Are False Parallel Narratives Responsible For Our Political Perils?

Are False Parallel Narratives Responsible For Our Political Perils - GBF BlogAlmost all of us unwittingly hear something different from the reality of what is meant. Sometimes, this is because we are confusing the other person’s statements or ideology with ideas and feelings of our own. But unfortunately, both are often dominated by massive distortions of the facts or the truth due to our desires, ego defenses, fear, anger, or distrust. 

The impact our upbringing has on our narratives and perspectives

This fear, anger, or distrust is most frequently based on prior life experiences. Some examples of this would be coming from a family of strict, harsh, and judgmental rules, abuse, or abandonment, which leaves most kids with feelings and thoughts of fear, helplessness, cynicism, hate, and anxiety. From that point on, any person or institution of authority would have the tendency to be heard as having extra demands, judgments, and being dangerous. Most of us would be surprised how long this lasts throughout our whole lives and leaves us prone to making significant misinterpretations. 

Do you realize that most of us would likely underestimate the effects of this kind of familial conditioning? Yet, through my years of counseling, it has been revelatory to see how it can affect personal relationships as well as one’s relationship to religion, psychology, and politics. This is a significant part of The Missing Conversation today in understanding what is going on within our country’s politics.

We frequently hear a narrative that changes the meaning of what is said or meant by another, which is easier to see upon contemplation or clarification in minor or major levels of misunderstanding. But many voices are needed to reveal this to us clearly as we are too close to it and can’t see the forest for the trees. We need to be on the lookout whenever we perceive something disturbing or viewed by us as revolting, disgusting, horrifying, or any other extreme reaction. 

We all need to learn to say and ask reliably:  This is what I thought I heard you say . . . Is that what you meant? Could you help me understand why you think or believe that way? Only by this kind of openness to listen for the most genuine meaning when we are upset or triggered can we find new beginnings of understanding and tolerance that will lead us to both sides of the underlying truth to build on.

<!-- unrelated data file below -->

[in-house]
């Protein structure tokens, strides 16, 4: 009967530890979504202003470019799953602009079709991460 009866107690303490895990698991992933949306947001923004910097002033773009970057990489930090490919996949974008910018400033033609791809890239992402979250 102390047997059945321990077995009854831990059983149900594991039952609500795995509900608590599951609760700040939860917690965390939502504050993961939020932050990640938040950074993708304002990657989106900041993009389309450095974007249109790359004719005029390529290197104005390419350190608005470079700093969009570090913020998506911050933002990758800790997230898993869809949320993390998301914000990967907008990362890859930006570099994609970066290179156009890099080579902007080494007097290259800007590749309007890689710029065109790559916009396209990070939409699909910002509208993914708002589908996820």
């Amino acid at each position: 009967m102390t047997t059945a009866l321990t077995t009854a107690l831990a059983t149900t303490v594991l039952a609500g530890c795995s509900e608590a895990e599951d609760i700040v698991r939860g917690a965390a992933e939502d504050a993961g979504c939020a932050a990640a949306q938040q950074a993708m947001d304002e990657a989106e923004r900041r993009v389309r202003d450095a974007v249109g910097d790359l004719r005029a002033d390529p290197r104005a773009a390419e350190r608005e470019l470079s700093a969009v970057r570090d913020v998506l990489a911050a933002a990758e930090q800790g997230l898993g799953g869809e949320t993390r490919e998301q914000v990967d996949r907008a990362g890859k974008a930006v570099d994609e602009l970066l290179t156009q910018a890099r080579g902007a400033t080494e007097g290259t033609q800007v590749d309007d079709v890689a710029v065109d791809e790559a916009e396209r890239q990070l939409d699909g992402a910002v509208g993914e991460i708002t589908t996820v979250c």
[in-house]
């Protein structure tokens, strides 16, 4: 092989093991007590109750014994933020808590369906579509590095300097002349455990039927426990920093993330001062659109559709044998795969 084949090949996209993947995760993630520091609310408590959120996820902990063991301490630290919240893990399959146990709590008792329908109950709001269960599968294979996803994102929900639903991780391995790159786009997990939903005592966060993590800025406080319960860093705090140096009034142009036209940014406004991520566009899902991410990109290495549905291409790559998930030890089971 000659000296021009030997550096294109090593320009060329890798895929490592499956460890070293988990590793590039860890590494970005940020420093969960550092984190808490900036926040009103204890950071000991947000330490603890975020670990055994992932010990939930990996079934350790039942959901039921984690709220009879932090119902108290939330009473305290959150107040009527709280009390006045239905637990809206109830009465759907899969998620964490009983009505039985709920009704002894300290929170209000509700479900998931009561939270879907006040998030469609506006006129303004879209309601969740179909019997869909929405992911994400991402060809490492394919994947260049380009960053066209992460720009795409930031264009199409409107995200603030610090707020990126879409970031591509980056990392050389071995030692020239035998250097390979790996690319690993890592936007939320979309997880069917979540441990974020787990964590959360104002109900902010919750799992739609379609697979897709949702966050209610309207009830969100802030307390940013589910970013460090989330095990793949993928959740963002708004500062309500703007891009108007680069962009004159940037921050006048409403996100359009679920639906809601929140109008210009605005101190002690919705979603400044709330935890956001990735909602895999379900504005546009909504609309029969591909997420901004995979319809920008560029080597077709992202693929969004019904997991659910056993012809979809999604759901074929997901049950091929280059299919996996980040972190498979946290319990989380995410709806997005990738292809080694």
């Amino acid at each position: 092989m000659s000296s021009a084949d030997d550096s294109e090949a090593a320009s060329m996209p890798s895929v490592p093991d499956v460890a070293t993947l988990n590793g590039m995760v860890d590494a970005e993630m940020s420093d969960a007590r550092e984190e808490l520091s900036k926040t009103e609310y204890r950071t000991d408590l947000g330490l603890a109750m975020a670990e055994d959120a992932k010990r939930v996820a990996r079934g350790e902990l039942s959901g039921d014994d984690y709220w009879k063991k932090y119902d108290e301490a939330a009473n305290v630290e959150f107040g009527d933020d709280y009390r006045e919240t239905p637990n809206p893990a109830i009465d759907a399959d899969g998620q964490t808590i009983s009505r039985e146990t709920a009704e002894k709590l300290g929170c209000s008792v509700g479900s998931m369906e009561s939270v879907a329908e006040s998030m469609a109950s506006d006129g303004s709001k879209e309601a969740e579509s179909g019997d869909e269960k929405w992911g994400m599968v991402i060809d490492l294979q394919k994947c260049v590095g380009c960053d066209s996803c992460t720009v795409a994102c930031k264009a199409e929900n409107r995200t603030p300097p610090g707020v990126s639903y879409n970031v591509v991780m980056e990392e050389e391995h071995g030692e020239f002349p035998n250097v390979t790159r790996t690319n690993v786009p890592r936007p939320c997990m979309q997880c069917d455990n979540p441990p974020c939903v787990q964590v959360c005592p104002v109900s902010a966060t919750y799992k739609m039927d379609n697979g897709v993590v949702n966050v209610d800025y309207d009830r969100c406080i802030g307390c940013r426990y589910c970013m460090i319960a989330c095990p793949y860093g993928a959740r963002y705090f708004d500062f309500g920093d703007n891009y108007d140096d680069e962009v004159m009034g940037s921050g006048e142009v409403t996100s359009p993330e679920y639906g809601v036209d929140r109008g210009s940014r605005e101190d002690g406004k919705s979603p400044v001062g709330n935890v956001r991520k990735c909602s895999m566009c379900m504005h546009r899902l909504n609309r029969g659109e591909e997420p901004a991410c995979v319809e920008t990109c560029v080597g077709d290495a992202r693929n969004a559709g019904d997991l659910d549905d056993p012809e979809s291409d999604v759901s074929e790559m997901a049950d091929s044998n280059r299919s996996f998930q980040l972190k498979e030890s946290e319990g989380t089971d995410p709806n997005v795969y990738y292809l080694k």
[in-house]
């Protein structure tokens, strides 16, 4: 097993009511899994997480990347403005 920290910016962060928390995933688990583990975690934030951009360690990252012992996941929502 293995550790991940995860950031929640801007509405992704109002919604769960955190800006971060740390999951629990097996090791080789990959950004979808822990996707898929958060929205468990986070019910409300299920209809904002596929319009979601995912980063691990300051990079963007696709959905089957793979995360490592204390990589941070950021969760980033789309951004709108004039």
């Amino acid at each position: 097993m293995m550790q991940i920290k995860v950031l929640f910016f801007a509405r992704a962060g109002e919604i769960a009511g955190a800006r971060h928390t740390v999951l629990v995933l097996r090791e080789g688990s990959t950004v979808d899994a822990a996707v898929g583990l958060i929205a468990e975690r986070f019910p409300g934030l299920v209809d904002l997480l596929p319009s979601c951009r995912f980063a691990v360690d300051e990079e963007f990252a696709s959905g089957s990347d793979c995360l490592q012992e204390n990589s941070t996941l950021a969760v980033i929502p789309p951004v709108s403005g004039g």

How often do you double-check what you heard when you are upset by what you believe you heard from another or by a different religion or political party? It is vital that we don’t assume we understand the other until we ask for and really explore a clarification. This requires a genuine maturity to be able to re-engage when we are feeling reactive, wronged, or upset. If we hear a tone of voice, a charged idea, a demand, or a judgment, it is most helpful to ask, “Am I accurate that I heard a hostile tone, a demand, a judgment, or a word that was charged with aggression?” If you get confirmation that you heard it inaccurately or not what they meant, are you open to adjusting to the new meaning? It is vital that you take more interest in the other’s experience, intention, and words that were spoken and also ask them to do the same for you. 

If it involves making statements that are not personal but more ideological, philosophical, or spiritual, then it is truly helpful if we ask for the source of the view. Suppose we are still skeptical, judgmental, or alienated. In that case, it is quite important that we find a way to express our different opinions in a way that is not condescending, enraging, or increasing our reactivity. This is very hard to do.

A personal example to help put this in perspective: 

I have had a severe challenge with a close friend who supports ex-President Trump. I believe that Trump is a dangerous man and is more interested in power than helping people. I think he is more interested in gaining influence than science. The main point here isn’t about being right. I lost my way a couple of important times by being condescending and incredulous with this friend. This is my issue.